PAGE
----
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Chinese butcher faces deportation

by Lesotho Times
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Mohalenyane Phakela

A CHINESE meat wholesaler, Chen Jin Song, who was arrested last week for allegedly selling rotten meat at his Maseru butchery will soon be deported, according to Trade and Industry Minister Tefo Mapesela.

Mr Mapesela revealed this during a ceremony where the China-Lesotho People-to-People Action Fund donated an assortment of goods to 12 primary schools in Mokhotlong this week.

Speaking in the presence of China’s ambassador to Lesotho Sun Xianghua and several Chinese business people, Mr Mapesela said he agreed with Dr Xianghua to deport Mr Chen.

Last Wednesday, Mr Mapesela accompanied the police to raid Mr Chen’s butchery near the Lepoqong Taxi Rank in Maseru. Mr Chen was later arrested for exposing the public to health risk through the rotten meat products.

Mr Mapesela said he had visited the butchery before to warn Mr Chen against selling expired meat but the latter seemed to believe that he was above the law because he would bribe government officials to turn a blind eye to the complaints of the public.

“I first visited the butchery last December and warned its owner against exposing the public to contaminated meat,” Mr Mapesela said.

“We later discovered that he continued with his illicit trade thinking his money would protect him by bribing officials.

“We have agreed with the ambassador (Dr Xianghua) to deport all the Chinese who do not comply with laws of Lesotho so that they do not tarnish the good relations that the two countries enjoy.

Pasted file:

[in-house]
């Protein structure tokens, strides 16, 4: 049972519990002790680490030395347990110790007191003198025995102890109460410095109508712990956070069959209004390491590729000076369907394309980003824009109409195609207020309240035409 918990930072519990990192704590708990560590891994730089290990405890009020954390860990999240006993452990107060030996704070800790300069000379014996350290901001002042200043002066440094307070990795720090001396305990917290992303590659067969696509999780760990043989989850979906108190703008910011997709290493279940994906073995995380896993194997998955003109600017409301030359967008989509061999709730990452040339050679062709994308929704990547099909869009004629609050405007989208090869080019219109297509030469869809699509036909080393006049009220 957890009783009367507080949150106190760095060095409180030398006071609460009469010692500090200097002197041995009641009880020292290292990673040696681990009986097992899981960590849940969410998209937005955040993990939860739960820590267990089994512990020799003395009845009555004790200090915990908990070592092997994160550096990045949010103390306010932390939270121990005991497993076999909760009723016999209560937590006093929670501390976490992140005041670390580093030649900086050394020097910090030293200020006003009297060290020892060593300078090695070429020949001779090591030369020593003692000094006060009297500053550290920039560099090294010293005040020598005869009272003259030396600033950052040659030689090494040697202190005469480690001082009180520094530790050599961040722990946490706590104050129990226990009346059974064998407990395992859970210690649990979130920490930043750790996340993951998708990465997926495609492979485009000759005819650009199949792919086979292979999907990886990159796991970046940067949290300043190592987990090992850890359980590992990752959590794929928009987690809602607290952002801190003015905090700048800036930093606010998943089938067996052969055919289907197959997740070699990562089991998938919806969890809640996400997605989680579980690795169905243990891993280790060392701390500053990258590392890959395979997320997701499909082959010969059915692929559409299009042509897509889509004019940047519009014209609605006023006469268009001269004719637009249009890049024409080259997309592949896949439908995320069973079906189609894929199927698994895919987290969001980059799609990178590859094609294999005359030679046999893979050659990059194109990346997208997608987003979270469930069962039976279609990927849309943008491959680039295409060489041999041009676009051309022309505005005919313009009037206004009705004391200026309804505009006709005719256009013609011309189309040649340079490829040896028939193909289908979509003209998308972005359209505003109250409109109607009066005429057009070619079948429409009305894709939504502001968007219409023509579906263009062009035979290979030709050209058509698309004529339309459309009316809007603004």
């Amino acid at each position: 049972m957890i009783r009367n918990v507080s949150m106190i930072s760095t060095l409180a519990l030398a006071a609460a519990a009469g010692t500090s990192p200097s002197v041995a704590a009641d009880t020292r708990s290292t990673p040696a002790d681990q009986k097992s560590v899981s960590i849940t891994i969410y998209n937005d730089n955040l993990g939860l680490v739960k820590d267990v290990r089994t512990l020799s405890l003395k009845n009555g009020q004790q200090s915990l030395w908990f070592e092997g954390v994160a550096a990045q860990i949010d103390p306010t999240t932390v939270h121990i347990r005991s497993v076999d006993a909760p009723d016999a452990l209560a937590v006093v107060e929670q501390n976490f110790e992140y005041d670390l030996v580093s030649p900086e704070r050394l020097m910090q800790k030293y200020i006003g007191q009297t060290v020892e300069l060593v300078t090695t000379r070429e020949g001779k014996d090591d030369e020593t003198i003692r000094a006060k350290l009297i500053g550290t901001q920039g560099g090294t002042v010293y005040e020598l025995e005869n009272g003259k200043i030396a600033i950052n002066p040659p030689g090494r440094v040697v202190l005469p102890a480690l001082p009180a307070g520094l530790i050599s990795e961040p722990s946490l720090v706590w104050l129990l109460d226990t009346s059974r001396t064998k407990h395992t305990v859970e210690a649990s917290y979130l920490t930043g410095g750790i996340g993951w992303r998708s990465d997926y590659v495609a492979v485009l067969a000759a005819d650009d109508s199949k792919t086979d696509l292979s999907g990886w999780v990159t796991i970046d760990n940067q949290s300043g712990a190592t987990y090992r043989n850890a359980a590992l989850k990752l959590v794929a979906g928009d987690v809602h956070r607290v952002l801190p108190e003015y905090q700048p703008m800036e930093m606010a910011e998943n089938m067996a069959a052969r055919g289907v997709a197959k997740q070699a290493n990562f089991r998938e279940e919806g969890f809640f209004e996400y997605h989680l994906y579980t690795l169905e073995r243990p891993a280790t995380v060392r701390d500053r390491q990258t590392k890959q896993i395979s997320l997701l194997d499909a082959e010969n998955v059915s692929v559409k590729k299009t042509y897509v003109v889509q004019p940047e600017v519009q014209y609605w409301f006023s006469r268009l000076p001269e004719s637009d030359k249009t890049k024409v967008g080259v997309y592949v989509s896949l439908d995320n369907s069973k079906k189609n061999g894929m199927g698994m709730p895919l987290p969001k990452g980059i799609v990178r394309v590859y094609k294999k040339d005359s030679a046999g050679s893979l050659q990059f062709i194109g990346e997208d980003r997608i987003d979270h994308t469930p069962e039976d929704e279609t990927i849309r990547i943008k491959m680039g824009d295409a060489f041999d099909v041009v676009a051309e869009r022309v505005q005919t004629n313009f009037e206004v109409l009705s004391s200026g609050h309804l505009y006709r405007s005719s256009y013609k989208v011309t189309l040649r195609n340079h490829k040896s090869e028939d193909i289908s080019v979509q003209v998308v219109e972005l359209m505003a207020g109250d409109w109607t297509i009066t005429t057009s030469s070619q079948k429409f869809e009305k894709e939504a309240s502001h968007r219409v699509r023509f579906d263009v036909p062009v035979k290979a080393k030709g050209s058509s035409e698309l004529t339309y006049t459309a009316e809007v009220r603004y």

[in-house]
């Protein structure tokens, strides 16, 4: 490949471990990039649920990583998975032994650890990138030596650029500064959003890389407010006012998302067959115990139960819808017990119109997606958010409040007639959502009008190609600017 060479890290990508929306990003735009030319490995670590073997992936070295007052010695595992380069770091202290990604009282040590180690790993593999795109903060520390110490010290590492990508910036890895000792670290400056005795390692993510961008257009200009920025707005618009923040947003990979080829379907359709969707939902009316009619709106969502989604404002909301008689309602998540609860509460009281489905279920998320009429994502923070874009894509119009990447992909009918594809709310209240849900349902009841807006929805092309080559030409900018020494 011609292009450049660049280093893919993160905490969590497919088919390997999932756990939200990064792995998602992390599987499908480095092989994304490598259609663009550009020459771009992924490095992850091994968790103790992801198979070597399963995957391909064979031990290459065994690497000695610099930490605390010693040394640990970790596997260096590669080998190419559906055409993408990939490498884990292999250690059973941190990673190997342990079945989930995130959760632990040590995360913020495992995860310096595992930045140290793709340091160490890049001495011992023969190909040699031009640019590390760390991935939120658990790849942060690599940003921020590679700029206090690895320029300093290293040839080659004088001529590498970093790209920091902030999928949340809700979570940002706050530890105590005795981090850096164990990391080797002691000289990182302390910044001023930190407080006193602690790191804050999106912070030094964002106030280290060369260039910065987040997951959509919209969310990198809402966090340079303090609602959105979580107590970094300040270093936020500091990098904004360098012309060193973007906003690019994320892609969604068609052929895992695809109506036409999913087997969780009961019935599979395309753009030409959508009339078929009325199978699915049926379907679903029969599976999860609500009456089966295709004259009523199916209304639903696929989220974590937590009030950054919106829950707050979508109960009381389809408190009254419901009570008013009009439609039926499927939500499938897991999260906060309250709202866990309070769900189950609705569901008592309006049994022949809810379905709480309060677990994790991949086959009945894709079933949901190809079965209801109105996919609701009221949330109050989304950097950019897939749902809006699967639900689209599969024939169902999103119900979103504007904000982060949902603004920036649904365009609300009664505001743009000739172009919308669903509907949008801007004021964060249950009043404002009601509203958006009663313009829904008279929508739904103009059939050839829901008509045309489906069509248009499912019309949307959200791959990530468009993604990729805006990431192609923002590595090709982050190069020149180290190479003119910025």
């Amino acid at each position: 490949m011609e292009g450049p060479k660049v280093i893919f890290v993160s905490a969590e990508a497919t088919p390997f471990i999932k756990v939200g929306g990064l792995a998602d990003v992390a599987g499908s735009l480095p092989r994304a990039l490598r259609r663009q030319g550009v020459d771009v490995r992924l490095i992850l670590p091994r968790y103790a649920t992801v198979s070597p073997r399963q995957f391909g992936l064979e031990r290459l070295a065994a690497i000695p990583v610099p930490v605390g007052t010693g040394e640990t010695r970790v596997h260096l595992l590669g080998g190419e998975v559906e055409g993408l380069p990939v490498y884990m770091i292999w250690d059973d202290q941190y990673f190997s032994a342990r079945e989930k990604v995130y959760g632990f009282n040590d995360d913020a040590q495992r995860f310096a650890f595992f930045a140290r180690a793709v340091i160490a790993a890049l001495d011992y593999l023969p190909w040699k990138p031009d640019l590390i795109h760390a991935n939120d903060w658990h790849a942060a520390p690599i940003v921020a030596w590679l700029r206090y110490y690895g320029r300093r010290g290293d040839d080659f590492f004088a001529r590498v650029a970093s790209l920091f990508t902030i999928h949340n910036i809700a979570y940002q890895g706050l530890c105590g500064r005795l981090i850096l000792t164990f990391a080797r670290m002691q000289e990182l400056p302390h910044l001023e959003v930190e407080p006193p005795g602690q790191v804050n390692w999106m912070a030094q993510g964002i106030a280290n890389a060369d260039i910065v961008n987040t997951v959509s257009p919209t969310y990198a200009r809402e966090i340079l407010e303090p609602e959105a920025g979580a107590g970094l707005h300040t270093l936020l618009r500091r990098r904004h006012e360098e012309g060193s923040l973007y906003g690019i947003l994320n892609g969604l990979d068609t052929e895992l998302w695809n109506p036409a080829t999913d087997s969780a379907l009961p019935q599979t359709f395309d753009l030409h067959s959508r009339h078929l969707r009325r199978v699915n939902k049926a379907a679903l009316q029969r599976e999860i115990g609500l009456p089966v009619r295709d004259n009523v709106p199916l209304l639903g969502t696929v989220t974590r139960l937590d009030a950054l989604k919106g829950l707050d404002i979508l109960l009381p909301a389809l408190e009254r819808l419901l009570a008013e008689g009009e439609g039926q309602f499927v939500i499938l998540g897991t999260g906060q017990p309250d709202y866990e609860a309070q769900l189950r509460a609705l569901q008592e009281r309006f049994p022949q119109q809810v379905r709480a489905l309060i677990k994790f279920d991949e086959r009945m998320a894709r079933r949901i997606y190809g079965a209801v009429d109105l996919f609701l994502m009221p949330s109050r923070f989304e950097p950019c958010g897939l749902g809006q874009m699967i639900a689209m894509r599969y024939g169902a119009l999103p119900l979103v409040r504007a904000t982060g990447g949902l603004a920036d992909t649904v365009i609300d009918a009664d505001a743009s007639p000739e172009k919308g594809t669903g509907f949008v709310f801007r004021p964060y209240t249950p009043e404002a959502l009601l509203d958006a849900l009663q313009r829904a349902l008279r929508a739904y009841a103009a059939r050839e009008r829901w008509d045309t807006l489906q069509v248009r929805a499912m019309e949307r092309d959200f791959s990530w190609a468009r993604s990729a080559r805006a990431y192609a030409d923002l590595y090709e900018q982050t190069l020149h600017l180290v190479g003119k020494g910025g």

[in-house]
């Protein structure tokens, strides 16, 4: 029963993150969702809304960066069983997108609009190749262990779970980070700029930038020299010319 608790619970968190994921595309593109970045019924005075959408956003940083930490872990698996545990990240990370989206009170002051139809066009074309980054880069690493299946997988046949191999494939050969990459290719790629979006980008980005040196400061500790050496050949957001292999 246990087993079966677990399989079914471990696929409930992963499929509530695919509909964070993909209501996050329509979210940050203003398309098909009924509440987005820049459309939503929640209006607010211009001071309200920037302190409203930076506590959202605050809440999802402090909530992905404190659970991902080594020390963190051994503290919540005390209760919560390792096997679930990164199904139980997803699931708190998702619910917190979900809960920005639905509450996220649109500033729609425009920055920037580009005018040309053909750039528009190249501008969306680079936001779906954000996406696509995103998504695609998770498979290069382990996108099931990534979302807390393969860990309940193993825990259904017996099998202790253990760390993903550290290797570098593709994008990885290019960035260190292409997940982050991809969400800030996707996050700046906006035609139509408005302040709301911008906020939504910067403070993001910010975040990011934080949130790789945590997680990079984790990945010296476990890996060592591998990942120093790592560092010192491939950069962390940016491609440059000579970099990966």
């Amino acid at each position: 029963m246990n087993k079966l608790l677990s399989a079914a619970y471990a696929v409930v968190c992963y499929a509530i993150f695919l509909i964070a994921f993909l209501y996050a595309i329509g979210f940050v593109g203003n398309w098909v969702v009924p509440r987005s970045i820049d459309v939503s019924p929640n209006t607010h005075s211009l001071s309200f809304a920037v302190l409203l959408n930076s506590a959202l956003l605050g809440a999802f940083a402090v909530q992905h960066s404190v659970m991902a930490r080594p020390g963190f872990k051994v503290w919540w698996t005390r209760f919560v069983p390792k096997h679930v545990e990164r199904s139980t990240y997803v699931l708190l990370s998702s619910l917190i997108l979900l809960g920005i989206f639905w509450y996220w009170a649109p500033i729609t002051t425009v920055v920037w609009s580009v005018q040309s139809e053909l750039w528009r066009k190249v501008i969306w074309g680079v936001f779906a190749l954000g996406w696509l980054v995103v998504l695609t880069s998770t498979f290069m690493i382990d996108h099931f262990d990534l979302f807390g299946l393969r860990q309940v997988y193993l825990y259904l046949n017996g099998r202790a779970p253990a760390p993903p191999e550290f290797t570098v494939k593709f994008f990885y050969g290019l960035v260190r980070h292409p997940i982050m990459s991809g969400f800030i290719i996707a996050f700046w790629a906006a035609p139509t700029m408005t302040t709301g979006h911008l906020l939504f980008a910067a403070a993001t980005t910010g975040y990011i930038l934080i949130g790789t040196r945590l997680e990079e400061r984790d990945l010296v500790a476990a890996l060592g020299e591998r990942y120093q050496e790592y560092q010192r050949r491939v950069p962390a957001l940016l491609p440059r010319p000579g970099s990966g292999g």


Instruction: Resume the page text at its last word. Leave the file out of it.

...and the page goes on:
“Last week I found meat at Mr Chen’s shop which expired last year. This proves that Mr Chen has no intentions of abiding by the laws which govern Lesotho. Therefore, we have no other option but to send him back to China,” Mr Mapesela said.

In the aftermath of last Wednesday’s raid of Mr Chen’s butchery, the media was awash with stories that Sky Country stores in Lesotho had been shut down for exposing the public to health risks through the sale of rotten meat.

It was even reported that Sky Country had previously found themselves on the wrong side of the law for a similar offence in 2013 when the then Trade Minister, Temeki Tšolo, ordered one of ‘their’ Maseru butcheries to be shut down.

However, the South African company dismissed any involvement in the meat scandal, saying they do not own butcheries or any other retail outlets in Lesotho.

Sky Country director, Jaco Coetsee, told the Lesotho Times’ sister Sunday Express publication that they did not have any franchises in Lesotho and the stores which were said to be theirs were in fact owned by a company called Shake Universary International.

Mr Coetsee said their only relationship with the Lesotho outlets was that of supplier and client as the latter sourced their meat products from them.

“The media incorrectly reported on Thursday 11 May 2018 that Sky Country stores were closed due to health and safety reasons,” Mr Coetsee said.

“The stores in question are owned by Shake Universary International. These stores commonly became known as ‘Sky Country’ stores in Lesotho since the majority of products offered are Sky Country’s products.

“The stores in question are owned and managed by Mr Chen Jin Song and are in no way controlled and/or franchised by Sky Country South Africa. Sky Country merely supplies various clients in Lesotho and unfortunately has very limited control over how their products are managed and handled, once exported to Lesotho,” Mr Coetsee said.



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